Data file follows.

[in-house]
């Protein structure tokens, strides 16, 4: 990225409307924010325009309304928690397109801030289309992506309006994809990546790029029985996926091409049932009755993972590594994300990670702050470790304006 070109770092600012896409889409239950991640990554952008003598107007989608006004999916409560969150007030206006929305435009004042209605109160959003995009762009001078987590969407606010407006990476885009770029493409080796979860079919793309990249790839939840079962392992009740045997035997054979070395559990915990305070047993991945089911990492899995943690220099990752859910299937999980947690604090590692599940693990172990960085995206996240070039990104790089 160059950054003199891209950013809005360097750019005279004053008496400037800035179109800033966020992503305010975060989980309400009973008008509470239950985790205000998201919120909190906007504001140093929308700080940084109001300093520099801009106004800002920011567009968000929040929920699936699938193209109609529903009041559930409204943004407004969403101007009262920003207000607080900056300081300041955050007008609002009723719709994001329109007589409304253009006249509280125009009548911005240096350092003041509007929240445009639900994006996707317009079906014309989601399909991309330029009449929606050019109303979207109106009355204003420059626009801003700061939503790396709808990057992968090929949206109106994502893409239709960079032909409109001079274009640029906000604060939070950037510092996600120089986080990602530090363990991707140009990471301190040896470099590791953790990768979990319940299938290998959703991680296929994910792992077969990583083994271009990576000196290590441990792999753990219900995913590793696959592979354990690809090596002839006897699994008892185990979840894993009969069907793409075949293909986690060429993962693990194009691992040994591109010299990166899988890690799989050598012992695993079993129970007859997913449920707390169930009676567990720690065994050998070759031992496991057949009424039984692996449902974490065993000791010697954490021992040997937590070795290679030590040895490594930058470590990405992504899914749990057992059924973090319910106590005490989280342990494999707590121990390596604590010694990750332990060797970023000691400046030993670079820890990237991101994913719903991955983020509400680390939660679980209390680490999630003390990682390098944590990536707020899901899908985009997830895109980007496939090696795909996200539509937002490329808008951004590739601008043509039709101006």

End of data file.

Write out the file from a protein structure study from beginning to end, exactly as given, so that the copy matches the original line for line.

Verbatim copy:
[in-house]
């Protein structure tokens, strides 16, 4: 990225409307924010325009309304928690397109801030289309992506309006994809990546790029029985996926091409049932009755993972590594994300990670702050470790304006 070109770092600012896409889409239950991640990554952008003598107007989608006004999916409560969150007030206006929305435009004042209605109160959003995009762009001078987590969407606010407006990476885009770029493409080796979860079919793309990249790839939840079962392992009740045997035997054979070395559990915990305070047993991945089911990492899995943690220099990752859910299937999980947690604090590692599940693990172990960085995206996240070039990104790089 160059950054003199891209950013809005360097750019005279004053008496400037800035179109800033966020992503305010975060989980309400009973008008509470239950985790205000998201919120909190906007504001140093929308700080940084109001300093520099801009106004800002920011567009968000929040929920699936699938193209109609529903009041559930409204943004407004969403101007009262920003207000607080900056300081300041955050007008609002009723719709994001329109007589409304253009006249509280125009009548911005240096350092003041509007929240445009639900994006996707317009079906014309989601399909991309330029009449929606050019109303979207109106009355204003420059626009801003700061939503790396709808990057992968090929949206109106994502893409239709960079032909409109001079274009640029906000604060939070950037510092996600120089986080990602530090363990991707140009990471301190040896470099590791953790990768979990319940299938290998959703991680296929994910792992077969990583083994271009990576000196290590441990792999753990219900995913590793696959592979354990690809090596002839006897699994008892185990979840894993009969069907793409075949293909986690060429993962693990194009691992040994591109010299990166899988890690799989050598012992695993079993129970007859997913449920707390169930009676567990720690065994050998070759031992496991057949009424039984692996449902974490065993000791010697954490021992040997937590070795290679030590040895490594930058470590990405992504899914749990057992059924973090319910106590005490989280342990494999707590121990390596604590010694990750332990060797970023000691400046030993670079820890990237991101994913719903991955983020509400680390939660679980209390680490999630003390990682390098944590990536707020899901899908985009997830895109980007496939090696795909996200539509937002490329808008951004590739601008043509039709101006």